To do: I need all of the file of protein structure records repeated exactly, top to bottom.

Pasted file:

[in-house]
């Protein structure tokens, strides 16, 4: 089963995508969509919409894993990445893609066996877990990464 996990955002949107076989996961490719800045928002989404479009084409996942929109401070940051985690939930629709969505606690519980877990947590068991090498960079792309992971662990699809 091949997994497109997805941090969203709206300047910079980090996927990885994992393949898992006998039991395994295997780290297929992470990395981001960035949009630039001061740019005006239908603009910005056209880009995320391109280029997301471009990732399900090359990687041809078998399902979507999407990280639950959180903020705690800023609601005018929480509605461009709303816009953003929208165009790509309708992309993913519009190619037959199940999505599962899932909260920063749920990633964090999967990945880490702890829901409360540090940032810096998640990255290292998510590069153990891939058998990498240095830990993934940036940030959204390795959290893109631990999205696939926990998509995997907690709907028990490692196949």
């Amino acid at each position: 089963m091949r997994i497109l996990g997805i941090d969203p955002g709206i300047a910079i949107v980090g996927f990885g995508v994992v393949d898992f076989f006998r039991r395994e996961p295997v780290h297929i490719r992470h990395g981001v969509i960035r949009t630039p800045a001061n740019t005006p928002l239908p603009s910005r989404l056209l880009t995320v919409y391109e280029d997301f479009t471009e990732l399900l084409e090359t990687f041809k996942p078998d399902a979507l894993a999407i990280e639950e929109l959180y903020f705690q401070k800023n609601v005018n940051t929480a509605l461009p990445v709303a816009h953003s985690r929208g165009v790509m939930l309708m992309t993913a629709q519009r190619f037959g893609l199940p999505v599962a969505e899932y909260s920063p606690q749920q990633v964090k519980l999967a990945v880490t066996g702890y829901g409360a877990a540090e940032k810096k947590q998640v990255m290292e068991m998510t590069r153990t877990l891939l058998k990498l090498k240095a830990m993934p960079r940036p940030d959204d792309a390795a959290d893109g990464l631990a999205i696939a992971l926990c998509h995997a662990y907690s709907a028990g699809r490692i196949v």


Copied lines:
[in-house]
């Protein structure tokens, strides 16, 4: 089963995508969509919409894993990445893609066996877990990464 996990955002949107076989996961490719800045928002989404479009084409996942929109401070940051985690939930629709969505606690519980877990947590068991090498960079792309992971662990699809 091949997994497109997805941090969203709206300047910079980090996927990885994992393949898992006998039991395994295997780290297929992470990395981001960035949009630039001061740019005006239908603009910005056209880009995320391109280029997301471009990732399900090359990687041809078998399902979507999407990280639950959180903020705690800023609601005018929480509605461009709303816009953003929208165009790509309708992309993913519009190619037959199940999505599962899932909260920063749920990633964090999967990945880490702890829901409360540090940032810096998640990255290292998510590069153990891939058998990498240095830990993934940036940030959204390795959290893109631990999205696939926990998509995997907690709907028990490692196949």
């Amino acid at each position: 089963m091949r997994i497109l996990g997805i941090d969203p955002g709206i300047a910079i949107v980090g996927f990885g995508v994992v393949d898992f076989f006998r039991r395994e996961p295997v780290h297929i490719r992470h990395g981001v969509i960035r949009t630039p800045a001061n740019t005006p928002l239908p603009s910005r989404l056209l880009t995320v919409y391109e280029d997301f479009t471009e990732l399900l084409e090359t990687f041809k996942p078998d399902a979507l894993a999407i990280e639950e929109l959180y903020f705690q401070k800023n609601v005018n940051t929480a509605l461009p990445v709303a816009h953003s985690r929208g165009v790509m939930l309708m992309t993913a629709q519009r190619f037959g893609l199940p999505v599962a969505e899932y909260s920063p606690q749920q990633v964090k519980l999967a990945v880490t066996g702890y829901g409360a877990a540090e940032k810096k947590q998640v990255m290292e068991m998510t590069r153990t877990l891939l058998k990498l090498k240095a830990m993934p960079r940036p940030d959204d792309a390795a959290d893109g990464l631990a999205i696939a992971l926990c998509h995997a662990y907690s709907a028990g699809r490692i196949v």